Shakespeare Behind Bars
'Tempest' in a jailhouse, and its implications
Reviewed by Marrit Ingman, Fri., July 28, 2006
Shakespeare Behind Bars
Shout! Factory, $19.98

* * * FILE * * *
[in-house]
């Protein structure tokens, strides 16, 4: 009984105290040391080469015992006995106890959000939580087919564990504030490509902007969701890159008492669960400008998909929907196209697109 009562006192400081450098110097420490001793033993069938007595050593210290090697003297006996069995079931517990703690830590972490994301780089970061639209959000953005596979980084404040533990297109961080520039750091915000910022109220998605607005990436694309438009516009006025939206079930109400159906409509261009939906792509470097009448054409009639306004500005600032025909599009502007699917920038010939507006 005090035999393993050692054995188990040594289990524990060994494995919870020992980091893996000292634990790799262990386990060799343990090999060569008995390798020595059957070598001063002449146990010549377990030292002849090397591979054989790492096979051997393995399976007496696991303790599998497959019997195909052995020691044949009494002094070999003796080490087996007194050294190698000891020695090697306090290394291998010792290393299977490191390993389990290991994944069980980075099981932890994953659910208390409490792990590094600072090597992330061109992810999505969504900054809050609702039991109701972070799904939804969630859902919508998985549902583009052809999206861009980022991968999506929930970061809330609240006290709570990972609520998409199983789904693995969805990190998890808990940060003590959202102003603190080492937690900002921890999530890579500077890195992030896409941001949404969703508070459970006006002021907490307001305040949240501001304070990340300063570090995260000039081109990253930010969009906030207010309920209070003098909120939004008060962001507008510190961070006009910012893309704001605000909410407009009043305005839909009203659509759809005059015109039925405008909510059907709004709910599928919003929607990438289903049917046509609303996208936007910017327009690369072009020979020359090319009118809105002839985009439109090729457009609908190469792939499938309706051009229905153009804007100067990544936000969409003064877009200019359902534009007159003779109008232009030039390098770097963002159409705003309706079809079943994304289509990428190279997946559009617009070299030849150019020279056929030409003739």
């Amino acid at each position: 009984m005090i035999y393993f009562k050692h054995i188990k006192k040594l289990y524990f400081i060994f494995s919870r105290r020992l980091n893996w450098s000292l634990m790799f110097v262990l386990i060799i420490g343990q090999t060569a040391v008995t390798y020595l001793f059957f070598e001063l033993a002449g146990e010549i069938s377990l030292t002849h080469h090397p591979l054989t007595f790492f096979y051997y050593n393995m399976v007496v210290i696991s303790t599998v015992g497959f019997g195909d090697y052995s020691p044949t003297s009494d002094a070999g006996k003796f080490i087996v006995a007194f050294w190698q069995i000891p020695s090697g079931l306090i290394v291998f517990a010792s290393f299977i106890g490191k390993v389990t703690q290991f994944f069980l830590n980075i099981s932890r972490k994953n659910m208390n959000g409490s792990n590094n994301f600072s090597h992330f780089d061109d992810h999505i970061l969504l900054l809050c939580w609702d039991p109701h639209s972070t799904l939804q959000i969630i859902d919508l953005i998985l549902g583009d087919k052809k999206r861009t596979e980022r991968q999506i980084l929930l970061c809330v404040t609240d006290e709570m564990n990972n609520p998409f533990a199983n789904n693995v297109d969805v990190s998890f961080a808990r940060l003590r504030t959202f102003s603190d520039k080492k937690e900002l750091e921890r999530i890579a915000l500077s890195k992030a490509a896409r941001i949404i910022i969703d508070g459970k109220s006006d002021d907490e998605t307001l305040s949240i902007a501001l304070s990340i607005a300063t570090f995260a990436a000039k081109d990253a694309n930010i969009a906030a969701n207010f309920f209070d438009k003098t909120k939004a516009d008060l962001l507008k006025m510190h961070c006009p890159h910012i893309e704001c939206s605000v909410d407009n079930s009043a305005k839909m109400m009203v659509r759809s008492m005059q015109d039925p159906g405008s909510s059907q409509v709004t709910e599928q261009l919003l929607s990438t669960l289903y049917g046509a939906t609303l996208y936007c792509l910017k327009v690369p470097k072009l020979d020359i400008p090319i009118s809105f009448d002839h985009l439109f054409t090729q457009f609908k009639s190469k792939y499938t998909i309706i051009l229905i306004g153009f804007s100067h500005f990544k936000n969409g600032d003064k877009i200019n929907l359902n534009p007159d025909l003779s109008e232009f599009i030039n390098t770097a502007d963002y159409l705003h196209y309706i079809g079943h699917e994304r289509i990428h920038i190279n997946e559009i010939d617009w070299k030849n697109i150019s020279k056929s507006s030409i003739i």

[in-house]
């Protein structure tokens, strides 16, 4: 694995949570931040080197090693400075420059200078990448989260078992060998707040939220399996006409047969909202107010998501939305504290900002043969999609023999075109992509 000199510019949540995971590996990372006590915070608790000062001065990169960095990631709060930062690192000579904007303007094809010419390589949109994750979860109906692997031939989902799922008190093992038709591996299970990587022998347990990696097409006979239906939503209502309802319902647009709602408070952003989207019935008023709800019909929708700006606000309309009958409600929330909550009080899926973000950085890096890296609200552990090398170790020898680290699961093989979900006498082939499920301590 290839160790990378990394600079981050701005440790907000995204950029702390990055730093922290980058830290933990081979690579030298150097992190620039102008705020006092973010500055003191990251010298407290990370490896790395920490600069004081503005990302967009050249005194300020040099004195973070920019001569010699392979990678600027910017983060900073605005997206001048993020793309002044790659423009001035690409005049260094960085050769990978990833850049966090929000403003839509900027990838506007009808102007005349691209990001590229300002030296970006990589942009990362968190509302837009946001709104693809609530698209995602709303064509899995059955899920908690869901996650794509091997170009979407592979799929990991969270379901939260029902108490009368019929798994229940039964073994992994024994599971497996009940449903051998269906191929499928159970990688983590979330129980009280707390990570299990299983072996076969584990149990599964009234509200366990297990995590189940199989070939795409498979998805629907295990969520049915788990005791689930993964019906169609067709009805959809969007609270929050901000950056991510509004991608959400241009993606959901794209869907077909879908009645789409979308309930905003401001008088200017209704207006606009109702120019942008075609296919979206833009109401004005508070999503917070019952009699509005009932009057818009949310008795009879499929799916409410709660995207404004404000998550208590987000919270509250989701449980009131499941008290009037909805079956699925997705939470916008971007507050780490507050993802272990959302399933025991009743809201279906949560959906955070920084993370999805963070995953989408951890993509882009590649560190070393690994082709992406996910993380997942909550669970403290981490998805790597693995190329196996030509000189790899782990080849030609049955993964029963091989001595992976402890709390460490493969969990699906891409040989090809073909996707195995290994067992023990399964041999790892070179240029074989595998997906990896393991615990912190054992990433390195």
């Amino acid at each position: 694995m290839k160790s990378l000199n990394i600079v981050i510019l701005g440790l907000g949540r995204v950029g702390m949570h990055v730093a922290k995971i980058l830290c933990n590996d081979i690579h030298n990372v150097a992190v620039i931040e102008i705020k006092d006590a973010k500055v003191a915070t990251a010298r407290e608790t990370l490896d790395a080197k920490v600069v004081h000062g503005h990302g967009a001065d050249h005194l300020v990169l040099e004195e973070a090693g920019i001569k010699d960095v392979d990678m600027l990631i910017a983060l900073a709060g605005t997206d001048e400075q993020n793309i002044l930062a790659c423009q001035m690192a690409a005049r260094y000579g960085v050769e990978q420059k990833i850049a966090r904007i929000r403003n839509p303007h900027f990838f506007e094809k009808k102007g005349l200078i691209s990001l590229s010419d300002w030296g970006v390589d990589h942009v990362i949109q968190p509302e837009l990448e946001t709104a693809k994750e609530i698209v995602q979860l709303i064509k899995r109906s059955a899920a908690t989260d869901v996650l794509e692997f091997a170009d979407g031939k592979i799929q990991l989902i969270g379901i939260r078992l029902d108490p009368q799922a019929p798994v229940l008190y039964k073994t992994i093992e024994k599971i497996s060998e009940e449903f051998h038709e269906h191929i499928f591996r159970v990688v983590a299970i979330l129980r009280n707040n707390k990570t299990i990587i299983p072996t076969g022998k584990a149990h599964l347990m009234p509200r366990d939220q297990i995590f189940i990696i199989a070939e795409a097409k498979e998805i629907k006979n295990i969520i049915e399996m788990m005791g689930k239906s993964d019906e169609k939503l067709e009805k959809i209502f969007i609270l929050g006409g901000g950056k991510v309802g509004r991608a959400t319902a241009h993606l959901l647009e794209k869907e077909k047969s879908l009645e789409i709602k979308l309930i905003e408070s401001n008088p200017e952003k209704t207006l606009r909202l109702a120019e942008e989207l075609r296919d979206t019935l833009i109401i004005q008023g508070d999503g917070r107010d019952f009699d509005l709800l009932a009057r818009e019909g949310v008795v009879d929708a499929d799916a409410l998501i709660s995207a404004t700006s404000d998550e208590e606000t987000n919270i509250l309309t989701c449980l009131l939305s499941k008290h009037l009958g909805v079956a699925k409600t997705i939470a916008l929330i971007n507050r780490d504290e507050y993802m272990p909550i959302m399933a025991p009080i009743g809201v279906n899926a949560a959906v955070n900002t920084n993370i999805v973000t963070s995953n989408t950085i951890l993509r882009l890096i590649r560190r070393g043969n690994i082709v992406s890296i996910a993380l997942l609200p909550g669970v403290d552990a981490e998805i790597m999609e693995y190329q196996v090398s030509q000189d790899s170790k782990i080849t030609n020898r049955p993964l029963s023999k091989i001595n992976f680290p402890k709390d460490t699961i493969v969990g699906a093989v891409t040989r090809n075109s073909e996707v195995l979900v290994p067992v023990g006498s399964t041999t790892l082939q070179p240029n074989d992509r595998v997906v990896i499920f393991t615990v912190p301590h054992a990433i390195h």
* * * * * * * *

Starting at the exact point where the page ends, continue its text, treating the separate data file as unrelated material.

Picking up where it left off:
Little-seen, despite a Grand Jury Prize nomination at Sundance in 2005, this well-considered documentary about a Shakespearean troupe at Kentucky's Luther Luckett Correctional Complex gets a fine DVD edition from Rhino spin-off Shout! Factory. The company seems to be expanding its range beyond kitsch and small-screen nostalgia into independent features, and the design of this disc portends well for the effort. Though it lacks subtitles, the disc's three commentary tracks and 12 deleted scenes royal treatment for a documentary underwritten by the BBC and released in only a handful of theatres expand upon and enhance the film's fly-on-the-wall revelations about life in prison. As director Hank Rogerson (Homeland) follows the inmate players through a season of The Tempest, the Bard's verse helps them grieve their mistakes and rehabilitate themselves. The parole board beckons but will tragically elude some of the actors; two others end up in solitary, which provides an apt lesson in prison justice. All of the guys are model inmates and repentant criminals, but they're also murderers, cop killers, and drug dealers one is a child molester undergoing four-stage rehab. Structured like a classic backstage story, the film offers an Ariel named Bulldog, a Prospero who's serving time for dropping a hair dryer into his pregnant wife's bath, and a Caliban known in the yard as Big G. Curt Tofteland, the troupe's volunteer director, drills the inmates in diction and dramaturgy at one point dismissing a passionless soliloquy with "Words ... words ... words!" and helps them discover the play's themes of redemption and forgiveness. Shakespeare doesn't offer any excuses for the men's mistakes, but its candid depiction of a successful program for prisoner rehabilitation suggests some cause for optimism about the justice system at last, while reminding the audience about the transformative properties of art. One of the deleted scenes also introduces a character cut from the final edit: inmate Bruno, the painter and former stonemason who creates the play's scenery. Two of the three audio commentaries feature inmates from the program discussing their experiences; convicted sex offender Leonard, a natural actor with a Kevin Spacey quality, relives a trip to solitary at the center of the film. Leonard's scenes, which contain a painful confession, complicate the film's ethics, but Rogerson helps realize Leonard's wish: "To redeem my life so that I am not remembered for the very worst thing that I have done."
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